American law criminalizes many productive transactions, and often legalizes theft. Case in point: private equity larceny, whereby a private equity firm buys a company, loads it with debt, has the company issue a special dividend so large it decimates the company (but makes the private equity firm whole), then at the first sign of trouble leaves the company for roadkill. From Wolf Richter at wolfstreet.com:
PE firms win again. Stiffed creditors not amused in bankruptcy court.
Nearly every retail chain caught up in the brick & mortar meltdown is an LBO queen – acquired in a leveraged buyout by a private equity firm either during the LBO boom before the Financial Crisis or in the years of ultra-cheap money following it. During a leveraged buyout, the PE firm uses little of its own capital. Much of the money needed to buy the retailer comes from debt the retailer itself has to issue to fund the buyout, which leaves the retailer highly leveraged.
The PE firm then makes the retailer issue even more junk bonds or leveraged loans to fund a special dividend back to the PE firm. Come hell or high water, the PE firm has extracted its money.
Then the PE firm charges the retailer hefty management fees on an ongoing basis.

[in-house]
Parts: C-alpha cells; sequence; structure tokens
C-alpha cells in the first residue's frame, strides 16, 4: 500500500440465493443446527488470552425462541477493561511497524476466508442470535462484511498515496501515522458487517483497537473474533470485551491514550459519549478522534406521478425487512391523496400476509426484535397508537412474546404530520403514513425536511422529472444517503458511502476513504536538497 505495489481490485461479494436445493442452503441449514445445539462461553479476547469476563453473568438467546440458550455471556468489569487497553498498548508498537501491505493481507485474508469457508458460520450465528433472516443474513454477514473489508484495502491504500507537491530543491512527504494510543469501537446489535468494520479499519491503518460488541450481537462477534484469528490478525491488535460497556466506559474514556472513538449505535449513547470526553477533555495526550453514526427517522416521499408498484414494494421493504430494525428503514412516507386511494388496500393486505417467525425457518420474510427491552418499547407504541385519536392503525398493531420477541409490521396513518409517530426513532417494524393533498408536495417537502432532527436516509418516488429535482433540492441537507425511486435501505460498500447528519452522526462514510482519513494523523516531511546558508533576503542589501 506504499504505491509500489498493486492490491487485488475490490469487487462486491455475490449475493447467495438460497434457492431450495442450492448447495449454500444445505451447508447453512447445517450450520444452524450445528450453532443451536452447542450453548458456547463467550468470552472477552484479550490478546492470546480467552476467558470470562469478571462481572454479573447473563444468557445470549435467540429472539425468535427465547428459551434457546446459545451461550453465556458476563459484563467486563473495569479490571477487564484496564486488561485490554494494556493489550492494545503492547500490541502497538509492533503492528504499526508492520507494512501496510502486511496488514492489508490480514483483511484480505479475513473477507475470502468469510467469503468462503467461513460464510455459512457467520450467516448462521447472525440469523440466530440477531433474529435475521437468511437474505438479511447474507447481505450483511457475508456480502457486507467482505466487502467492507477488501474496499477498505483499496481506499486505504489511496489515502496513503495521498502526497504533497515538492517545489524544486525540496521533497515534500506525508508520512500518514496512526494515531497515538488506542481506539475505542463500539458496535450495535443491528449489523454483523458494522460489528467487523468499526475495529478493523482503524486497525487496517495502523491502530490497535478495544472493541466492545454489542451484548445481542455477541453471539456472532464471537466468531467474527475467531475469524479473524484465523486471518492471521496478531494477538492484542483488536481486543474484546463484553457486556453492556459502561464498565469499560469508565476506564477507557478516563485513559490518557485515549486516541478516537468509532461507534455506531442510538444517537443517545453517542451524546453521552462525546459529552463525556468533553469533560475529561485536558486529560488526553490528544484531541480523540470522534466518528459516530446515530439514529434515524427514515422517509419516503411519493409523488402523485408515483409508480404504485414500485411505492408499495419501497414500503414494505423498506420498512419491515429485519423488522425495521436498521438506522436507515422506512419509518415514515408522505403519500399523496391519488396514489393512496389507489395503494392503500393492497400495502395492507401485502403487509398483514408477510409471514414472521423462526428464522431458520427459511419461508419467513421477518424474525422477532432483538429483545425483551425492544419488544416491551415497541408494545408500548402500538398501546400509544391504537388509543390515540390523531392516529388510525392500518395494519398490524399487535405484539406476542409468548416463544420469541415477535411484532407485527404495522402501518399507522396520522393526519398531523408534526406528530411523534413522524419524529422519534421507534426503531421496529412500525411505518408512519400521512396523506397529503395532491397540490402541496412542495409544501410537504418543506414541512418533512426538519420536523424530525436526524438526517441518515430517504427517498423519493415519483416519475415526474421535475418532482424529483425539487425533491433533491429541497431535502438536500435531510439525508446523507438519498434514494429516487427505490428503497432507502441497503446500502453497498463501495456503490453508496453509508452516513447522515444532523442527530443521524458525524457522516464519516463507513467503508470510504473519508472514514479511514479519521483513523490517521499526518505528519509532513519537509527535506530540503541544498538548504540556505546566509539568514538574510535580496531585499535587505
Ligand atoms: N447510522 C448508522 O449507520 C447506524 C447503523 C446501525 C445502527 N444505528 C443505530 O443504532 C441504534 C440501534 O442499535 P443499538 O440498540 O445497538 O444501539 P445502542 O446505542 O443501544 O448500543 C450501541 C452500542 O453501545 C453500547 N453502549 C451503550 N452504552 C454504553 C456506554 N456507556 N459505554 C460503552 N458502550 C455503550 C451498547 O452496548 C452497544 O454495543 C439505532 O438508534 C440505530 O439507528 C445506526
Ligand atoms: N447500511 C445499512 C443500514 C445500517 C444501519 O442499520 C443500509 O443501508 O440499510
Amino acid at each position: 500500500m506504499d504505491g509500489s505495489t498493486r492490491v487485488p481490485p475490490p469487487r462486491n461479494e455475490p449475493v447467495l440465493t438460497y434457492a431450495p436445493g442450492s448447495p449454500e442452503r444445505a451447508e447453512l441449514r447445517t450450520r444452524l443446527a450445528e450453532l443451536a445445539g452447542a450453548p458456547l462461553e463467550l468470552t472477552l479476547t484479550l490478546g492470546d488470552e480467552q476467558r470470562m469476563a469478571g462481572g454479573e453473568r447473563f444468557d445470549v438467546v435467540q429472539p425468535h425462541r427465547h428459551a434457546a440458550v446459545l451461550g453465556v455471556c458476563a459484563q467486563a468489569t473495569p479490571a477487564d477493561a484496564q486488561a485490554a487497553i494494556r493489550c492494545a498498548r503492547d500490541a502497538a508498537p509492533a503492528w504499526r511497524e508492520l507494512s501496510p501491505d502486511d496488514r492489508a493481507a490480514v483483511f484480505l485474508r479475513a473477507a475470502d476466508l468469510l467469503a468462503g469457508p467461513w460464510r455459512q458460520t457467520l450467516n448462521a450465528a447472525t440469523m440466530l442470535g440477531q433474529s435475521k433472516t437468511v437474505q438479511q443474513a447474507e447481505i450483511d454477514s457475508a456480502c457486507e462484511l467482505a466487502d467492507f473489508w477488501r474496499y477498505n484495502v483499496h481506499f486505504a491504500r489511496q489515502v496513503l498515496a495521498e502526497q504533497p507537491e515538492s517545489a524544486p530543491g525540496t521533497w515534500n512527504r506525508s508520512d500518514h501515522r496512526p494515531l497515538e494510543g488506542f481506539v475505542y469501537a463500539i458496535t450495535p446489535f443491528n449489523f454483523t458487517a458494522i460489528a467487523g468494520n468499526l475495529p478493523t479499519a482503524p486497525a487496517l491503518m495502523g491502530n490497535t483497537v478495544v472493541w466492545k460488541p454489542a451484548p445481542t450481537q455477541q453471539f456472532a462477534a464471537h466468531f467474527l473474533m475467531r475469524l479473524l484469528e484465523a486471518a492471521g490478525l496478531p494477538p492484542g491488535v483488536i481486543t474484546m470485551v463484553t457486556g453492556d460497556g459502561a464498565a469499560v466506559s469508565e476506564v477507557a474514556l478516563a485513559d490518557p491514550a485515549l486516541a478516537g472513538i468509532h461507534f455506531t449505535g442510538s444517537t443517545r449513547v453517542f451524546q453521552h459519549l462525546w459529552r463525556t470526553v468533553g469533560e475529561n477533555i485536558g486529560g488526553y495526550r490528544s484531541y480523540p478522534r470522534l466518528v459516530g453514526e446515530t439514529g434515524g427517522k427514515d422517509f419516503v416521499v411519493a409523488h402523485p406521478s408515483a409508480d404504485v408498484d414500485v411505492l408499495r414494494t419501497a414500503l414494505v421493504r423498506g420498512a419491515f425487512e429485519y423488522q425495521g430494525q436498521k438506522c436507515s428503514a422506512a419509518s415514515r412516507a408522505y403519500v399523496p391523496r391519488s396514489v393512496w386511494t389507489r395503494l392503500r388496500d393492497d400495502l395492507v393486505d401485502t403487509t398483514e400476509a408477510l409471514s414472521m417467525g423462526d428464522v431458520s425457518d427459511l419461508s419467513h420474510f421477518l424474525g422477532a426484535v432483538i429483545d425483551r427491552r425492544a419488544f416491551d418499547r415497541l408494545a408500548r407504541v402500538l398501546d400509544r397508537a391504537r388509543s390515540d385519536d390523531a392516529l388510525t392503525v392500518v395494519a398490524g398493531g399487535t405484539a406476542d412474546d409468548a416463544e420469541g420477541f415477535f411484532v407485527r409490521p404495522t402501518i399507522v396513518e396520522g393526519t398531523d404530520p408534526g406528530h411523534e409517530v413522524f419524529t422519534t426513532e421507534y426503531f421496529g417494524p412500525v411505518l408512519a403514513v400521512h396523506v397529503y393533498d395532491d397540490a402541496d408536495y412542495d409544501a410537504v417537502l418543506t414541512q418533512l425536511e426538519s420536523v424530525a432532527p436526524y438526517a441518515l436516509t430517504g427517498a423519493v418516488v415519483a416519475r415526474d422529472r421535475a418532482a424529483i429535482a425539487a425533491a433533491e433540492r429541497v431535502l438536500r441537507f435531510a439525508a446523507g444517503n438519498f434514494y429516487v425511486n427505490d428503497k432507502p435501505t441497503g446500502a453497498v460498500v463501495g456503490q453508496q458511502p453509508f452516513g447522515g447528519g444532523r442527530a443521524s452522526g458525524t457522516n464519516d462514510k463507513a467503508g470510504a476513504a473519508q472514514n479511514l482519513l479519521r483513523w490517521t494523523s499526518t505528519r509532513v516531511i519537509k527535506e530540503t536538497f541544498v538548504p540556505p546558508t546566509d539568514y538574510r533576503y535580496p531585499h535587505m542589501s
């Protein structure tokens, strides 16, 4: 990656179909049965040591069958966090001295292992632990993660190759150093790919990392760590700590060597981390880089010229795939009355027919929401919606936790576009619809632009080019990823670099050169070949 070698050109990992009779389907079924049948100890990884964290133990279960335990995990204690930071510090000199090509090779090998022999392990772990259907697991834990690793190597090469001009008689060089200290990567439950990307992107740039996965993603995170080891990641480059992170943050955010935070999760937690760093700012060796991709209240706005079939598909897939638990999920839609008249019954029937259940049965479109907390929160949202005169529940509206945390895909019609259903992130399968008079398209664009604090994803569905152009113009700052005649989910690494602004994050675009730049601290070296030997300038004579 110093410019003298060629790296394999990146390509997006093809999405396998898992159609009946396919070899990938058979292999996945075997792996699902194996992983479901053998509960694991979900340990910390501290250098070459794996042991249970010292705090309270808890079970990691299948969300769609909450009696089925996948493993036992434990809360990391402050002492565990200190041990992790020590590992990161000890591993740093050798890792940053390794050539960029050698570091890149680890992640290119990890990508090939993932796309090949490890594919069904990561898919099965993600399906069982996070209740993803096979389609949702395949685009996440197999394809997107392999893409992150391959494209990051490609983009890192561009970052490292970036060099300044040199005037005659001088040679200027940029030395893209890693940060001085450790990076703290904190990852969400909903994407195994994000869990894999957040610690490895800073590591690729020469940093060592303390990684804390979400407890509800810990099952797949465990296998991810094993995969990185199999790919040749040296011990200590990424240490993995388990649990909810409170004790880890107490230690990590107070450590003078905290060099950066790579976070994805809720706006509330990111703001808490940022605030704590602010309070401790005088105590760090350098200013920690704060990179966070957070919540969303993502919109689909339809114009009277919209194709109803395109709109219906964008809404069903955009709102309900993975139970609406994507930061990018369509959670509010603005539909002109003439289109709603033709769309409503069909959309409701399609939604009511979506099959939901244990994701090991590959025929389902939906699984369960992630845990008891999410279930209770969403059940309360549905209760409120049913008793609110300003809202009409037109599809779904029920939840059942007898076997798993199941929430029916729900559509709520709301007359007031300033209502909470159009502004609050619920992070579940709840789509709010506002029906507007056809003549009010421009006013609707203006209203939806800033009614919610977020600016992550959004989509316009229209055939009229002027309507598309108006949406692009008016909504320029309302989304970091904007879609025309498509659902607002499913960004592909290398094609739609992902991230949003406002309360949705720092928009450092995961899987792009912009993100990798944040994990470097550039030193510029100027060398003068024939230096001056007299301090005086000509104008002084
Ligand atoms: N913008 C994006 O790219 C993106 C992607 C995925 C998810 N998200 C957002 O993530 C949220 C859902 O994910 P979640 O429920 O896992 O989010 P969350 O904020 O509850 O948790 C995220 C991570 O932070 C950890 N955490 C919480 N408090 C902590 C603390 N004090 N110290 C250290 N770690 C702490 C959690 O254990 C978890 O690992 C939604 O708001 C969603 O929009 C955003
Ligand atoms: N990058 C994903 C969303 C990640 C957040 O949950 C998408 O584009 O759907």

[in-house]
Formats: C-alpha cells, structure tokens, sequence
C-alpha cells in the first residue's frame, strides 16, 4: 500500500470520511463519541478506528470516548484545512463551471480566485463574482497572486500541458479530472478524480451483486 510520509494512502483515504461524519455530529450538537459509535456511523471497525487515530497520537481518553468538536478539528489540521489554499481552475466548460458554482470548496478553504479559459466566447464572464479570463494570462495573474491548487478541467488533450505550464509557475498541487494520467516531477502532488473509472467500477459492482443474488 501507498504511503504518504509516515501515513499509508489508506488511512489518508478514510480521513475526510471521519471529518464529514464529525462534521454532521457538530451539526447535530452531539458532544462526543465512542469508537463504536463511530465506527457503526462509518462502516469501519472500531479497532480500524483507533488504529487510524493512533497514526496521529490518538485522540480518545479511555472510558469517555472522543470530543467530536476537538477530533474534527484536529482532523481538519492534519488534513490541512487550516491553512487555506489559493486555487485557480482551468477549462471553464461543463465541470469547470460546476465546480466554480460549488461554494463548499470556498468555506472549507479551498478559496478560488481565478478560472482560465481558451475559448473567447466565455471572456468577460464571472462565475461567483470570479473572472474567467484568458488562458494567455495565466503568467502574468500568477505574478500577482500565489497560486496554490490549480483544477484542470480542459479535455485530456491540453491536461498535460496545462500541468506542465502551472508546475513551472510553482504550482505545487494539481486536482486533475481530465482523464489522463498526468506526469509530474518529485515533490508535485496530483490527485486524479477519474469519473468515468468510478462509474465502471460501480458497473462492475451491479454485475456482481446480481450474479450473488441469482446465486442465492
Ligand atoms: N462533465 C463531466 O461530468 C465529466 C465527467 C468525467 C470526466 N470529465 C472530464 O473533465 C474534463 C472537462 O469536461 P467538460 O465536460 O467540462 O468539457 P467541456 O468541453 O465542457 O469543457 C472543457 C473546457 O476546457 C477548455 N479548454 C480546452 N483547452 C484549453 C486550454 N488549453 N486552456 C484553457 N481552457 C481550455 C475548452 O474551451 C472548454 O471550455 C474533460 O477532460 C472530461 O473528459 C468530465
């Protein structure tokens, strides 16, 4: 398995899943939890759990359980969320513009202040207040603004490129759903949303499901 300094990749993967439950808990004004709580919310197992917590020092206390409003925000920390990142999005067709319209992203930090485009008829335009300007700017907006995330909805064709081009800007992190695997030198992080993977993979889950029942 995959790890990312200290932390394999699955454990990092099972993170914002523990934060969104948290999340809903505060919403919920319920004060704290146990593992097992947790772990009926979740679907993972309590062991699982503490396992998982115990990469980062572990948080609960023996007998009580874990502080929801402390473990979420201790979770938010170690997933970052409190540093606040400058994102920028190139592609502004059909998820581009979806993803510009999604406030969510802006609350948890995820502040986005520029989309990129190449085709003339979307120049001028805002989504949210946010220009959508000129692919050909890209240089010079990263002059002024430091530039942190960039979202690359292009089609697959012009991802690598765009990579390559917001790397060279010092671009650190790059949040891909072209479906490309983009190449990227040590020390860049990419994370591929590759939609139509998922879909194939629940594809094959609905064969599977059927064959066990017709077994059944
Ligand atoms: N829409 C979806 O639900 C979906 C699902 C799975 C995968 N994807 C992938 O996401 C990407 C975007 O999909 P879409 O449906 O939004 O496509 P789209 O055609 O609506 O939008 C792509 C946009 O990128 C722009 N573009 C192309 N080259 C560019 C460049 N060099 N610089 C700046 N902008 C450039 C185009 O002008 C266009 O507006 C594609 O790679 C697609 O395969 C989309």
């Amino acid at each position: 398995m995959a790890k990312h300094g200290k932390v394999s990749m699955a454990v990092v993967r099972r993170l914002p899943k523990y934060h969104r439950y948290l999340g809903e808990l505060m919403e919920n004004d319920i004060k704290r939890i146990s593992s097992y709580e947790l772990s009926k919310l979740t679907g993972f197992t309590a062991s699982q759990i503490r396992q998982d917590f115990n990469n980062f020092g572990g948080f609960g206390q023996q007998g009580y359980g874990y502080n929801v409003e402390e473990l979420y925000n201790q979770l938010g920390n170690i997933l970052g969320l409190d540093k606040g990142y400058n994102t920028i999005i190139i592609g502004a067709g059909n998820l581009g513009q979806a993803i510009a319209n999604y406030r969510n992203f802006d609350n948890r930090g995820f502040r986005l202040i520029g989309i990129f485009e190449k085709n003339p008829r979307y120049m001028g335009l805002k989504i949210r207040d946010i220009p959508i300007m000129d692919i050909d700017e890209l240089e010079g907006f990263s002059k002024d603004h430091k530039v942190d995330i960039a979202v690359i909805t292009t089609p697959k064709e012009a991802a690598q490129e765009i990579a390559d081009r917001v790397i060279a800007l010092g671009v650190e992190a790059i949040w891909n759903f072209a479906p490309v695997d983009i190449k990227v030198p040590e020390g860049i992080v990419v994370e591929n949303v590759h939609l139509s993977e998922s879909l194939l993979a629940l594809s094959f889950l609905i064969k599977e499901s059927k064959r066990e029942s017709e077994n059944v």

This form of asset stripping removes cash from the retailer and leaves it struggling under a load of debt. It works wonderfully until it doesn’t – until booming online sales started eating their lunch, sending these overleveraged retailers, one after the other, into bankruptcy court, where creditors learn what it means to end up holding the bag. But they’re not amused, as we now see. But first the numbers…
Since 2010, retail chains owned by PE firms have issued $91 billion in junk bonds and leveraged loans just to raise the money for the special dividends paid to their PE owners, according to data by LCD of S&P Global Market Intelligence, cited by the Wall Street Journal. This does not include debt piled on retailers during the LBO itself. And it does not include drug stores and food retailers – such as PE-firm-owned Safeway-Albertsons, caught up in the middle of the meltdown.